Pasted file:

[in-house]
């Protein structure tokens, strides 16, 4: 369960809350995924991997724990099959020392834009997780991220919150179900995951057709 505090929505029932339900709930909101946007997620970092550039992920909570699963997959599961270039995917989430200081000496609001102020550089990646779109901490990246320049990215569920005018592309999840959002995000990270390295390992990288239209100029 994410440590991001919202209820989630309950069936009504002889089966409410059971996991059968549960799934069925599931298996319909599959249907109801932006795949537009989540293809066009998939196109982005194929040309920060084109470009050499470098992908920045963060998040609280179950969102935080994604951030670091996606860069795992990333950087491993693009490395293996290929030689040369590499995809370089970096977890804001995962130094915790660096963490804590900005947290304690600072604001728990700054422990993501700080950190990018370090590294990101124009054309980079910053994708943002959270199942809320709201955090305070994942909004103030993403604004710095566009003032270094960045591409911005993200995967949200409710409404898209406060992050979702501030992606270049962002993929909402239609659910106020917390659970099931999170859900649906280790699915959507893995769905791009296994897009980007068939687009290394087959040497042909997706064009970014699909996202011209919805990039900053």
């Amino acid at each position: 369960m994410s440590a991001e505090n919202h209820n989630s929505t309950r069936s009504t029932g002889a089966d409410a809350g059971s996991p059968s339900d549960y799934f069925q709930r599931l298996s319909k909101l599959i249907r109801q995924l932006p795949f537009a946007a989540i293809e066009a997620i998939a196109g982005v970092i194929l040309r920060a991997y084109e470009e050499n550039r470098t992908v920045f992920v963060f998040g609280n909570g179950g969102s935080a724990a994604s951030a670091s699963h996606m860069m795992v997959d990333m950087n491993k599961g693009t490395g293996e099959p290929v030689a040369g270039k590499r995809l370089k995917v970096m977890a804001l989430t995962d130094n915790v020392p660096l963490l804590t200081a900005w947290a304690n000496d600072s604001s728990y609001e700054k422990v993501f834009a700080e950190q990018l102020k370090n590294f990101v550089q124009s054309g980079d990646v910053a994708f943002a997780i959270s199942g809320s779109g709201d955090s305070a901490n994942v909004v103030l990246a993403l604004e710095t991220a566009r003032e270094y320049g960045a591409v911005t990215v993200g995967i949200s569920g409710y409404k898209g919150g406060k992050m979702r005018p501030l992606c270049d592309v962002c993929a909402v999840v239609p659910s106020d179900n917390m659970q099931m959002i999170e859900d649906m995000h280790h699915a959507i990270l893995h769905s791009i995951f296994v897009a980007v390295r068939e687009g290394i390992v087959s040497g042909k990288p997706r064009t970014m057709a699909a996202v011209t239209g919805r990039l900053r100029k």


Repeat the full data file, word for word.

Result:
[in-house]
């Protein structure tokens, strides 16, 4: 369960809350995924991997724990099959020392834009997780991220919150179900995951057709 505090929505029932339900709930909101946007997620970092550039992920909570699963997959599961270039995917989430200081000496609001102020550089990646779109901490990246320049990215569920005018592309999840959002995000990270390295390992990288239209100029 994410440590991001919202209820989630309950069936009504002889089966409410059971996991059968549960799934069925599931298996319909599959249907109801932006795949537009989540293809066009998939196109982005194929040309920060084109470009050499470098992908920045963060998040609280179950969102935080994604951030670091996606860069795992990333950087491993693009490395293996290929030689040369590499995809370089970096977890804001995962130094915790660096963490804590900005947290304690600072604001728990700054422990993501700080950190990018370090590294990101124009054309980079910053994708943002959270199942809320709201955090305070994942909004103030993403604004710095566009003032270094960045591409911005993200995967949200409710409404898209406060992050979702501030992606270049962002993929909402239609659910106020917390659970099931999170859900649906280790699915959507893995769905791009296994897009980007068939687009290394087959040497042909997706064009970014699909996202011209919805990039900053």
């Amino acid at each position: 369960m994410s440590a991001e505090n919202h209820n989630s929505t309950r069936s009504t029932g002889a089966d409410a809350g059971s996991p059968s339900d549960y799934f069925q709930r599931l298996s319909k909101l599959i249907r109801q995924l932006p795949f537009a946007a989540i293809e066009a997620i998939a196109g982005v970092i194929l040309r920060a991997y084109e470009e050499n550039r470098t992908v920045f992920v963060f998040g609280n909570g179950g969102s935080a724990a994604s951030a670091s699963h996606m860069m795992v997959d990333m950087n491993k599961g693009t490395g293996e099959p290929v030689a040369g270039k590499r995809l370089k995917v970096m977890a804001l989430t995962d130094n915790v020392p660096l963490l804590t200081a900005w947290a304690n000496d600072s604001s728990y609001e700054k422990v993501f834009a700080e950190q990018l102020k370090n590294f990101v550089q124009s054309g980079d990646v910053a994708f943002a997780i959270s199942g809320s779109g709201d955090s305070a901490n994942v909004v103030l990246a993403l604004e710095t991220a566009r003032e270094y320049g960045a591409v911005t990215v993200g995967i949200s569920g409710y409404k898209g919150g406060k992050m979702r005018p501030l992606c270049d592309v962002c993929a909402v999840v239609p659910s106020d179900n917390m659970q099931m959002i999170e859900d649906m995000h280790h699915a959507i990270l893995h769905s791009i995951f296994v897009a980007v390295r068939e687009g290394i390992v087959s040497g042909k990288p997706r064009t970014m057709a699909a996202v011209t239209g919805r990039l900053r100029k």